Fortunately, if it's a really good word, somebody else will glom onto it and you can derive the meaning of your own word from someone else's context. If you're really lucky, Tommy Lee Jones will use your word in his next movie and ta-da!--it's part of the national lexicon. It's just a short hop from there to realizing that you would be perfectly happy to never, ever hear that word again.

But when my self-imposed deadline looms large, Material World Girl hasn't posted anything from which I can steal, and my friend Tawana is phoning first thing in the am to say, "New post, please," I find myself wondering if I will again be able to come up with two good words (real or imagined) to string together. Those are the days when I'm waiting--along with everyone else--to see what words I'm going to say today.

And hope that today isn't one of those days when only a certain word will do.


photo, David Kirby

Tuesday, October 16, 2007

Cups and Saucers.

If the thought of me in my underwear is a little too much for you to contemplate, maybe you could go surfing for a bit and let me get this out of my system. Otherwise, the pressure will just keep building and building, and once it blows, God only knows who'll be hurt. On top of everything else I have to deal with, I just don't want that on my conscience.

Apparently, the company who makes my favorite bra decided that keeping me happy doesn't matter to them anymore, and they've stopped manufacturing the 023047265 F16734498. This is, by now, an old song for me, and as you can imagine, is about to cure me of ever falling in love again.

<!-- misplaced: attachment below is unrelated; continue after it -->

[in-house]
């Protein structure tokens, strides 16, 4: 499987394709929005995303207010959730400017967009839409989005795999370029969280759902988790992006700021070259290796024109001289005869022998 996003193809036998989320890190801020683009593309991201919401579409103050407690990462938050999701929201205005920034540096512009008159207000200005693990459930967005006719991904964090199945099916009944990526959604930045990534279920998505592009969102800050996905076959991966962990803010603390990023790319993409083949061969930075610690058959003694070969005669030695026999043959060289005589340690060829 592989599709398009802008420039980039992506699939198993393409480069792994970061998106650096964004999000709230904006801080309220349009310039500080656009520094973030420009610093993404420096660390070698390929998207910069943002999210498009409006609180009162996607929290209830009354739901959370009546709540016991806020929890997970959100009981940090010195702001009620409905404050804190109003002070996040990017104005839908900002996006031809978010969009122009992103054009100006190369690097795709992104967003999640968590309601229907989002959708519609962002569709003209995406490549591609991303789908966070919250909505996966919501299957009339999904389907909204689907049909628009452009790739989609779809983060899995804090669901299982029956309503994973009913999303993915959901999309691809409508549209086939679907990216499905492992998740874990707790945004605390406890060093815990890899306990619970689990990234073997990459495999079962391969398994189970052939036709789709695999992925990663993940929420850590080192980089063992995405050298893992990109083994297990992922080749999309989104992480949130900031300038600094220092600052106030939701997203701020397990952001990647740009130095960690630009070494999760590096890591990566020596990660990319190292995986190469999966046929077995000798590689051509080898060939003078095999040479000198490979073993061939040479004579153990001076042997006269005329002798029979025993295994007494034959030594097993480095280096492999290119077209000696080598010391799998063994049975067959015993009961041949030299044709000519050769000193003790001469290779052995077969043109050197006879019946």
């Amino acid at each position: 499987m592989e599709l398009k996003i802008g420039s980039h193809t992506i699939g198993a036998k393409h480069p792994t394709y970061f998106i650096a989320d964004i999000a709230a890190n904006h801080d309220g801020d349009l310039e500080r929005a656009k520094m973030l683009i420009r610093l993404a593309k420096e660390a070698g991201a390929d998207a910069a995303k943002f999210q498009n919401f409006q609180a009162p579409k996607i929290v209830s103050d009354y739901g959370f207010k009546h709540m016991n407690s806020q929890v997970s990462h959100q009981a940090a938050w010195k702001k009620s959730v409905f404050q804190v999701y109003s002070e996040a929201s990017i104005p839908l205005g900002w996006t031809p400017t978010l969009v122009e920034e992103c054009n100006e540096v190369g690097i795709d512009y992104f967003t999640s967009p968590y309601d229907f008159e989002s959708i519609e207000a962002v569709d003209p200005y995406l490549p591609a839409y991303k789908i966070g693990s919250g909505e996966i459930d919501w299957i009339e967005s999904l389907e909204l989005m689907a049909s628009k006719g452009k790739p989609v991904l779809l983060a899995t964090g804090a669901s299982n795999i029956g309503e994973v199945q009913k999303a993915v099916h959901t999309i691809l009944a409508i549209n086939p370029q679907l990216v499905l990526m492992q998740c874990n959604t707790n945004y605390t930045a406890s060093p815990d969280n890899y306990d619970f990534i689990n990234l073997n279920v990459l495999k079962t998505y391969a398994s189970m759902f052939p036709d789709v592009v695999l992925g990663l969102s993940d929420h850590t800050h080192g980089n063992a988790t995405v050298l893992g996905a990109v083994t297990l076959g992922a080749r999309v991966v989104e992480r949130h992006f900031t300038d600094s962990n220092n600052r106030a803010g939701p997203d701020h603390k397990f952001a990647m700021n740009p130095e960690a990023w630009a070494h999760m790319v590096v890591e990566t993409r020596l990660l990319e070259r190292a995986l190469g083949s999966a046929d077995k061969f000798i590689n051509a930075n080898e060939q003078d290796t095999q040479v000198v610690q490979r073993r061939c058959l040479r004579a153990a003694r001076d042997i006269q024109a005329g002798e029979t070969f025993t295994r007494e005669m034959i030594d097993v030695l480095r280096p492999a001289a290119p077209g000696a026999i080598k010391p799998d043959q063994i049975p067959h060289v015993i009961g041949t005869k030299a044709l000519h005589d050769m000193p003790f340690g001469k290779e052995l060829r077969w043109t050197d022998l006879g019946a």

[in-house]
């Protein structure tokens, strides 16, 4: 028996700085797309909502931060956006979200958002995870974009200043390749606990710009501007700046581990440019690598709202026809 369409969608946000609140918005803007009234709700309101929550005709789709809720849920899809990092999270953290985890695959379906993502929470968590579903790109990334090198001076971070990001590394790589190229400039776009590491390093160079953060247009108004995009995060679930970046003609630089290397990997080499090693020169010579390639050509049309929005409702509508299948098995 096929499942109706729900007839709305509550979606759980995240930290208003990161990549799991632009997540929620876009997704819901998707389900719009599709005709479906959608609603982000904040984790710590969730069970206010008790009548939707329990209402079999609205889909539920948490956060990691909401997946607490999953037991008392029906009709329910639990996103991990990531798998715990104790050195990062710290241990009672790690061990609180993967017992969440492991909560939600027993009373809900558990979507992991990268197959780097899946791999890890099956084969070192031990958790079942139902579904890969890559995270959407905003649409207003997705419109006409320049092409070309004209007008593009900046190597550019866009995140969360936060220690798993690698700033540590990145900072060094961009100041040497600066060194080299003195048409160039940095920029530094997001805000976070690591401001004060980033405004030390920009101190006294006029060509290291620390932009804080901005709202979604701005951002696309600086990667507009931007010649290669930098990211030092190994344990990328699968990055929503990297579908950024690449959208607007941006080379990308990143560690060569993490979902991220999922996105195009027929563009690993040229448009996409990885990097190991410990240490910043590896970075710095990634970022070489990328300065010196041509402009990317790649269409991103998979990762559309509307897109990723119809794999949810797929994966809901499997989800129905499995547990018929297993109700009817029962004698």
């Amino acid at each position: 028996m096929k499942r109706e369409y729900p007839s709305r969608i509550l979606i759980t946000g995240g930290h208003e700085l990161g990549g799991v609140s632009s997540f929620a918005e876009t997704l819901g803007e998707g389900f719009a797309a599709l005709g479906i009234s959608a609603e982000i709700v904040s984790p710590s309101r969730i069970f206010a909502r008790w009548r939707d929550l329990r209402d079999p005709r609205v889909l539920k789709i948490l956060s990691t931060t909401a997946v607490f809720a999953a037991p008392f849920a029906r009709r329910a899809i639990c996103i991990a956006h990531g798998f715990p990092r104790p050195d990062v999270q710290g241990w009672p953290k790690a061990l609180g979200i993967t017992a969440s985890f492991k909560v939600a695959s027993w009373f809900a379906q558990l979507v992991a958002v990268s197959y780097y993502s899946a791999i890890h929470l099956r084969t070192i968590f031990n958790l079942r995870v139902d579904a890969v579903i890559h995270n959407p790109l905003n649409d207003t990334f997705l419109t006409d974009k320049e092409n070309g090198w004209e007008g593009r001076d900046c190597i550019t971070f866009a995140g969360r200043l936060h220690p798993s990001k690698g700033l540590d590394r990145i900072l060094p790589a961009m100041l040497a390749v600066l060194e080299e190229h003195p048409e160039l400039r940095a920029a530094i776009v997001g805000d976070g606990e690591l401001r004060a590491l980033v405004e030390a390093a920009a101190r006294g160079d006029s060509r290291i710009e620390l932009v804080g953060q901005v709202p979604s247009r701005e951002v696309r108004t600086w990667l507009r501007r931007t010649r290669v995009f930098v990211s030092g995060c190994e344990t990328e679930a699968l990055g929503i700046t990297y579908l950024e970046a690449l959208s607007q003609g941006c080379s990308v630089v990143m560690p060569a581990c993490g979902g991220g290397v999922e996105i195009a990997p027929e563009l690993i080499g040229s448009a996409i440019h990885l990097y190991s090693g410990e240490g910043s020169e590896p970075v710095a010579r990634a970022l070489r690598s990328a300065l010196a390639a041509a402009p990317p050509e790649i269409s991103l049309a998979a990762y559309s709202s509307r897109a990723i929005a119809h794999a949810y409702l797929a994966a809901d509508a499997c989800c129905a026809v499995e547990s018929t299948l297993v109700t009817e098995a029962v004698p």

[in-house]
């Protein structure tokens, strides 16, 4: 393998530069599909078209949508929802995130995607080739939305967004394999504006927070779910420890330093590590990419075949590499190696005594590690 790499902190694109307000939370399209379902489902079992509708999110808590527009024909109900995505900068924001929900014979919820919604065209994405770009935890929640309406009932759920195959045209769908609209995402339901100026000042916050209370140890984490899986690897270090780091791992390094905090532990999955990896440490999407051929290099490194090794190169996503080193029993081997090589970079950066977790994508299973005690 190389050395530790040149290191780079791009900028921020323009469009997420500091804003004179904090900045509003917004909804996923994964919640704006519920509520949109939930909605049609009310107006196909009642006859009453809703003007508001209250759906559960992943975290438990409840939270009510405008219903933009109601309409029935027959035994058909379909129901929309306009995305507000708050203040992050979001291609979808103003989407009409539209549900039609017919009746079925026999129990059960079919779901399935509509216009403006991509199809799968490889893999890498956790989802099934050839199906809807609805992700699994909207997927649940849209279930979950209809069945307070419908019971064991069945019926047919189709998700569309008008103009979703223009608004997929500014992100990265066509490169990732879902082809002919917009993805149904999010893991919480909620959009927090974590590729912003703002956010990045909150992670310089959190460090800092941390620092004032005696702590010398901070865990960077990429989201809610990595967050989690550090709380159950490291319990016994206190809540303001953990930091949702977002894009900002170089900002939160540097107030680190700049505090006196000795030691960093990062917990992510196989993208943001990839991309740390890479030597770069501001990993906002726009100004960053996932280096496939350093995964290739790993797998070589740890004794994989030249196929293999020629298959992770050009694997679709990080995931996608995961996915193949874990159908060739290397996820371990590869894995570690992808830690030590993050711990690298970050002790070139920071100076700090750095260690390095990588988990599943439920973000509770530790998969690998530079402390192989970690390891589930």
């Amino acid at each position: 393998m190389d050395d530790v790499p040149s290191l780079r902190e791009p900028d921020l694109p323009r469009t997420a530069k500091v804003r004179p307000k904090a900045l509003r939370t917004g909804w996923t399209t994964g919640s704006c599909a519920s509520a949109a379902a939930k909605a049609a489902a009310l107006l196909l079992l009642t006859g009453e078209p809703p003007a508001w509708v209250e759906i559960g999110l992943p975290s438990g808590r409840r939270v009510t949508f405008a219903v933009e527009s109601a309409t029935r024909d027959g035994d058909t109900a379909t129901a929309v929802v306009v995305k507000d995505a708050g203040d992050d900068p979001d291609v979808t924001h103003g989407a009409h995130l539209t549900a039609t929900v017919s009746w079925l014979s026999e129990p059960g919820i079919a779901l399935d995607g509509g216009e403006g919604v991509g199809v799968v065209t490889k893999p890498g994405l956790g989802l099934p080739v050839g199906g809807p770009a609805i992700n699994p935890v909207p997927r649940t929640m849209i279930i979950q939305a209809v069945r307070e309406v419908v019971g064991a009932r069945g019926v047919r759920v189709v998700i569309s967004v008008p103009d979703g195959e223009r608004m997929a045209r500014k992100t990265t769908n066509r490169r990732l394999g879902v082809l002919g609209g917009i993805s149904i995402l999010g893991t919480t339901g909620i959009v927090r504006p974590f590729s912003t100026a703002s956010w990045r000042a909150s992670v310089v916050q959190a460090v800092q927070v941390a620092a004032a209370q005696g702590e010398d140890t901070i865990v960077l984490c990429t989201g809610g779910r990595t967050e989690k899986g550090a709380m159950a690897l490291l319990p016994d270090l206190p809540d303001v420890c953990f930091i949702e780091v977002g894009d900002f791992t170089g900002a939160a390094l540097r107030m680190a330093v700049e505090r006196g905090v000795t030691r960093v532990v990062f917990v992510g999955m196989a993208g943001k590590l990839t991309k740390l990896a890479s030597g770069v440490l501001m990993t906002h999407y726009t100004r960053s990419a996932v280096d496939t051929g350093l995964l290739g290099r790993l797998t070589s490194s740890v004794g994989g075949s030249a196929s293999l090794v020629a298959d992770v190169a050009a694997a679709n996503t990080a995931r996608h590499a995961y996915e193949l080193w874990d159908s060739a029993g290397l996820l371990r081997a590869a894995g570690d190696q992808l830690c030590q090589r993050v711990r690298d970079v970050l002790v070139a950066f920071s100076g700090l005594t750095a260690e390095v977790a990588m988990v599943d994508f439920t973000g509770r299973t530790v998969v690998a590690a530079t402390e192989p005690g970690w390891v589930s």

We women really do have a love-hate relationship with our foundation garments. When they do what they are supposed to do and are easy to look at, we consider ourselves to be the luckiest women on earth. I know that I myself have never done anything to deserve my delicate little chocolate brown lace number that makes me feel secretly beautiful, protects me from the unwanted glances of strangers, and keeps my breasts at parade rest--no matter what tasks I've chosen to accomplish that day.

The world is full of bras that seem okay at the outset, but are, in reality, just a little too high and mighty--and a woman must be constantly on guard against bringing any of these into her home. Introduce enough of these into the rotation, and fairly soon you begin to look as though you are wearing someone else's bosoms to work.

If you think it's hard to judge a bra by its cover, consider how difficult it is to gauge its inner nature. I've had the unfortunate acquaintance of a great many mean-spirited brassieres that scratch, pinch, or itch--as well as those that perform as capably as any Chinese thumb-puzzle ever imported. Speaking just for myself, if there's any breast-heaving to be done during the course of the day, I prefer it to be the result of finding myself in the clutches of an unexpected burst of passion, and not because my b├╝stenhalter has been slowly and methodically tightening its grip around my ribs as the day wears on. It's that boa constrictor effect that compels me to so often to shed my brassiere in the parking lot as I pull away from the office. By the end of the week I have to root around beneath the car seats and in the darkened recesses of my handbag, or go a capella to work on Friday.

So, yeah, I'm a little chapped. Granted, I did a little belly-aching when they stopped making a couple of my favorite fragrances, but come on. If a girl can't depend on her bra, ain't nothing in this whole, wide world worth counting on.

photo, Oliver Gruener

Monday, October 15, 2007

Looking for the much-touted Tattoo Tees Podcast? Check Sunday's post.

Really love your peaches, wanna shake your tree. Oh, Mama wait--ain't you got no tree without the plastic bag action?

I always thought of myself as a conscientious consumer. I recycle. I reuse.

And I was feeling pretty good about my plastic bag practices: I've found that they're good for cat box duties, and I've used them for years when I color my hair. (There's nothing in this world more attractive than a woman with a plastic bag wrapped 'round her head and clipped in place with a clothes pin.) I sometimes tote my lunch to work in a plastic bag, and after I've finished, hand them over to one of my writers, who then uses them when she walks her dogs.

Yup, I was pretty much feeling like a part of the global village. Until I read some of the stats. Thanks a lot, Al.